The errand over, I returned home, having enjoyed the walkabout in town. All the shops seemed to be busy, with people taking advantage of the school holiday and the good weather. It was too late to prepare or cook anything apart from a fry-up of chips and sausages. There was some leftover chili con carne and fasolada, good home-cooked meals. I was hungry, but I didn’t want to eat before I first let my other half choose which leftovers he wanted. I wanted the chilli, but there was only one portion. Fasolada didn’t appeal to me today. I craved for something different, something prepared by someone else, so that I wouldn’t have to clean up afterwards. My walk into town had whetted my appetite for a bit of an outing. Junk food fit the bill. But where do you find junk food in the middle of a hillside suburban village in the middle of winter? Images of the town sprung to my mind, the junky town that Hania has recently become – glass-and-metal cafes, low-slung jeans with protruding stomachs, overly-pierced teenagers, sandwich bars alternating among Benetton, Burberry and Gant clothing stores, all selling goods in excess of 100 euro apiece to the wealthy Haniotes, who profit from the tourist industry in the summer and the agriculture in the winter, while at the same time working in some other form of paid employment. There’s a lot of money in this area, all being saved away in over 40 banks in a provincial town with a population of just over 150,000 in its greater area: 1 bank per 4000 residents. No wonder Zoniana residents kept their money at home; there were obviously not enough banks in their village to cater for their marijuana proceeds.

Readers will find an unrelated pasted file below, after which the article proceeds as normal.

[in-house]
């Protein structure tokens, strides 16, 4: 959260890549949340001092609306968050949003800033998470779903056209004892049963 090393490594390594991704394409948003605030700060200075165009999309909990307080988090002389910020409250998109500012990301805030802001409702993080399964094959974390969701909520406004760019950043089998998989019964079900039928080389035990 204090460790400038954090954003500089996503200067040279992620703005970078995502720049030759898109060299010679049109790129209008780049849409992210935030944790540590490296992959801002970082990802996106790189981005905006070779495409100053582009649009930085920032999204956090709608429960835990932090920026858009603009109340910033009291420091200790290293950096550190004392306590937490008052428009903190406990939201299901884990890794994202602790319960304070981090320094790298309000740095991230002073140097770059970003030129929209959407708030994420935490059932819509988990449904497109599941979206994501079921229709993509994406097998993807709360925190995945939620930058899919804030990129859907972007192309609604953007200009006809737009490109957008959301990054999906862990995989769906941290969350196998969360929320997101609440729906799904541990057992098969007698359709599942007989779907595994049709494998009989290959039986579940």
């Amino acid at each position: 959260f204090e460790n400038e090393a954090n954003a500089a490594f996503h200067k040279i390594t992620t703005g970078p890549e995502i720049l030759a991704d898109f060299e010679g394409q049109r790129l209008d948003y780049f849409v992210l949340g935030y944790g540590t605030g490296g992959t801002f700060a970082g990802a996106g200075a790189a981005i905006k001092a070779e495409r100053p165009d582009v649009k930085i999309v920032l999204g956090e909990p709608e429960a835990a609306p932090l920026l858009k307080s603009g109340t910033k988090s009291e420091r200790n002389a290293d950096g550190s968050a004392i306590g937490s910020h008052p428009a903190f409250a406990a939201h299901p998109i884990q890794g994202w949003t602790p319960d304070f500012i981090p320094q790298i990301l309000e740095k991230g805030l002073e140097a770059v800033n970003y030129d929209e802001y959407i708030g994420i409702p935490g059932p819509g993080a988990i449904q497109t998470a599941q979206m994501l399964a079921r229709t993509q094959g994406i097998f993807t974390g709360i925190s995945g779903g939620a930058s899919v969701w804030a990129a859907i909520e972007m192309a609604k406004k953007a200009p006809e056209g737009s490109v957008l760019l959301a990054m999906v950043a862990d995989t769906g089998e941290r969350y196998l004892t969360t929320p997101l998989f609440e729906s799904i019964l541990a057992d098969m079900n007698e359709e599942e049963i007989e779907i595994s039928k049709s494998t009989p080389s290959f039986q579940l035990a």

The day was just too nice to spend indoors. I wanted to go out for lunch with the children. So I made up an errand: “Mama, I just need to pop out to the SUPERMARKET. Who wants to come for the ride?” Kids love supermarkets; apart from the chocolate biscuits, sugary sweet packets and coloured yoghurts, there’s the toys section, the stationery department and the sliding doors. My children love sliding down the aisles, bumping into other people’s shopping trolleys and changing the price tags on the racks. These are some of the many reasons I avoid taking them with me during the weekly shop.

I needn’t have bothered pretending; while I snuck us all out of the house, yiayia was too busy enthralled in the television reports about the Archbishop’s death to see us running off. I wasn’t hungry for food; I was hungry for an outing. My morning walkabout hadn’t taken me as far as the Old Port of Hania, with its myriads of trendy cafes, snack bars and bistros lining the cobbled harbour which houses a former mosque looking out to a Venetian lighthouse. The best time to enjoy it is in the winter, not when it’s thronging with tourists and all the seats in the eateries are taken. It’s the only place in Hania where you can eat breakfast, lunch, dinner, a snack, and a dessert in different places all less than a few metres from each other. It’s the best place to people-watch, not necessarily the best place to enjoy fine dining, unless you’re into junk food, and that’s what we all wanted: something tasty, something stodgy, something fast.

I don’t know of any children that would prefer to eat ascrolimbi (a kind of horta) with broad beans, or snails in red sauce, no matter how hard you try to convince them that the taverna you have just taken them to is one of the best in town and the food of excellent quality. Junk food is what kids prefer to eat. And we would too, if only we didn’t think about the consequences of eating it. We all crave junk at some time or other. “Where are we going to eat, Mum?” my daughter asked me. “Anywhere you want.”